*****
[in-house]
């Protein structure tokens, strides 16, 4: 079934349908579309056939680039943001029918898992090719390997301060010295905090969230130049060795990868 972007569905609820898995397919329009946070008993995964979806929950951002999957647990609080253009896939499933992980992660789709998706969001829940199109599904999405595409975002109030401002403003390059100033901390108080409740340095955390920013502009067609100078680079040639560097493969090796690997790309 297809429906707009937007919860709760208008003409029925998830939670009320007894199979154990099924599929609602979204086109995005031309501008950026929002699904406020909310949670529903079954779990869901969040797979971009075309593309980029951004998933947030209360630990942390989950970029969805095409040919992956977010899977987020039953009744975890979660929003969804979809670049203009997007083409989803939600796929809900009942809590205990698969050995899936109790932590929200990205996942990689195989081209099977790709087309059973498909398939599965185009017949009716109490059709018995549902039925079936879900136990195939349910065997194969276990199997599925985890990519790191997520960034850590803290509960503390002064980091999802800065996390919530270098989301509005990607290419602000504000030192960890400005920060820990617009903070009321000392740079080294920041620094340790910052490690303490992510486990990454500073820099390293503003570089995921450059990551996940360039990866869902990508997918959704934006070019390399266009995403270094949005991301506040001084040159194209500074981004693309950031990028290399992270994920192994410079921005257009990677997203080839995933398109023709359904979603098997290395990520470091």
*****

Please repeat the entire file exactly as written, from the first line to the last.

[in-house]
């Protein structure tokens, strides 16, 4: 079934349908579309056939680039943001029918898992090719390997301060010295905090969230130049060795990868 972007569905609820898995397919329009946070008993995964979806929950951002999957647990609080253009896939499933992980992660789709998706969001829940199109599904999405595409975002109030401002403003390059100033901390108080409740340095955390920013502009067609100078680079040639560097493969090796690997790309 297809429906707009937007919860709760208008003409029925998830939670009320007894199979154990099924599929609602979204086109995005031309501008950026929002699904406020909310949670529903079954779990869901969040797979971009075309593309980029951004998933947030209360630990942390989950970029969805095409040919992956977010899977987020039953009744975890979660929003969804979809670049203009997007083409989803939600796929809900009942809590205990698969050995899936109790932590929200990205996942990689195989081209099977790709087309059973498909398939599965185009017949009716109490059709018995549902039925079936879900136990195939349910065997194969276990199997599925985890990519790191997520960034850590803290509960503390002064980091999802800065996390919530270098989301509005990607290419602000504000030192960890400005920060820990617009903070009321000392740079080294920041620094340790910052490690303490992510486990990454500073820099390293503003570089995921450059990551996940360039990866869902990508997918959704934006070019390399266009995403270094949005991301506040001084040159194209500074981004693309950031990028290399992270994920192994410079921005257009990677997203080839995933398109023709359904979603098997290395990520470091």